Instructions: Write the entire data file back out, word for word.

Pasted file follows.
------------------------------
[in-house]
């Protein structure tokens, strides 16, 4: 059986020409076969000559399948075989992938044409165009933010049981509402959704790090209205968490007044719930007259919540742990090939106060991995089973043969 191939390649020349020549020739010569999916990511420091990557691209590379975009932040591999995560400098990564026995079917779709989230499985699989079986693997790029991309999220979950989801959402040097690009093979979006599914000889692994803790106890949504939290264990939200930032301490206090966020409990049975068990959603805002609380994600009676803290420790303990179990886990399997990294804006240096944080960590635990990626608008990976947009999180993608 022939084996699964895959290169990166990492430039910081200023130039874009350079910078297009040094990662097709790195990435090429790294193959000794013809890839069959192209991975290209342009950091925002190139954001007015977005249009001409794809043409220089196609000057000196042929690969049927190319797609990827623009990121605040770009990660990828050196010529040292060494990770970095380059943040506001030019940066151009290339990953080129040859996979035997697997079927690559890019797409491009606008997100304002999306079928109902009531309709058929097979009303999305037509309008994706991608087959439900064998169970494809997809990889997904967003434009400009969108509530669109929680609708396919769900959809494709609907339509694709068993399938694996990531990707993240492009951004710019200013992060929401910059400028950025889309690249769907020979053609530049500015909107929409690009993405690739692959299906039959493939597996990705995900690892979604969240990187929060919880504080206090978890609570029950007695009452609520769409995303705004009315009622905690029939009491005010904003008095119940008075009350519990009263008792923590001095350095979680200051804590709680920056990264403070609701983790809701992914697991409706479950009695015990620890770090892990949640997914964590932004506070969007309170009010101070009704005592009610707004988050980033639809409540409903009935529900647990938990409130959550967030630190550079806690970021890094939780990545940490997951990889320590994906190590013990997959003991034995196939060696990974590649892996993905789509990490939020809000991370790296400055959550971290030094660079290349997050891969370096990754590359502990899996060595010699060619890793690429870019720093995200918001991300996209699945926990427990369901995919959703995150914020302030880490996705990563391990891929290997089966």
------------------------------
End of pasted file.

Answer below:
[in-house]
């Protein structure tokens, strides 16, 4: 059986020409076969000559399948075989992938044409165009933010049981509402959704790090209205968490007044719930007259919540742990090939106060991995089973043969 191939390649020349020549020739010569999916990511420091990557691209590379975009932040591999995560400098990564026995079917779709989230499985699989079986693997790029991309999220979950989801959402040097690009093979979006599914000889692994803790106890949504939290264990939200930032301490206090966020409990049975068990959603805002609380994600009676803290420790303990179990886990399997990294804006240096944080960590635990990626608008990976947009999180993608 022939084996699964895959290169990166990492430039910081200023130039874009350079910078297009040094990662097709790195990435090429790294193959000794013809890839069959192209991975290209342009950091925002190139954001007015977005249009001409794809043409220089196609000057000196042929690969049927190319797609990827623009990121605040770009990660990828050196010529040292060494990770970095380059943040506001030019940066151009290339990953080129040859996979035997697997079927690559890019797409491009606008997100304002999306079928109902009531309709058929097979009303999305037509309008994706991608087959439900064998169970494809997809990889997904967003434009400009969108509530669109929680609708396919769900959809494709609907339509694709068993399938694996990531990707993240492009951004710019200013992060929401910059400028950025889309690249769907020979053609530049500015909107929409690009993405690739692959299906039959493939597996990705995900690892979604969240990187929060919880504080206090978890609570029950007695009452609520769409995303705004009315009622905690029939009491005010904003008095119940008075009350519990009263008792923590001095350095979680200051804590709680920056990264403070609701983790809701992914697991409706479950009695015990620890770090892990949640997914964590932004506070969007309170009010101070009704005592009610707004988050980033639809409540409903009935529900647990938990409130959550967030630190550079806690970021890094939780990545940490997951990889320590994906190590013990997959003991034995196939060696990974590649892996993905789509990490939020809000991370790296400055959550971290030094660079290349997050891969370096990754590359502990899996060595010699060619890793690429870019720093995200918001991300996209699945926990427990369901995919959703995150914020302030880490996705990563391990891929290997089966």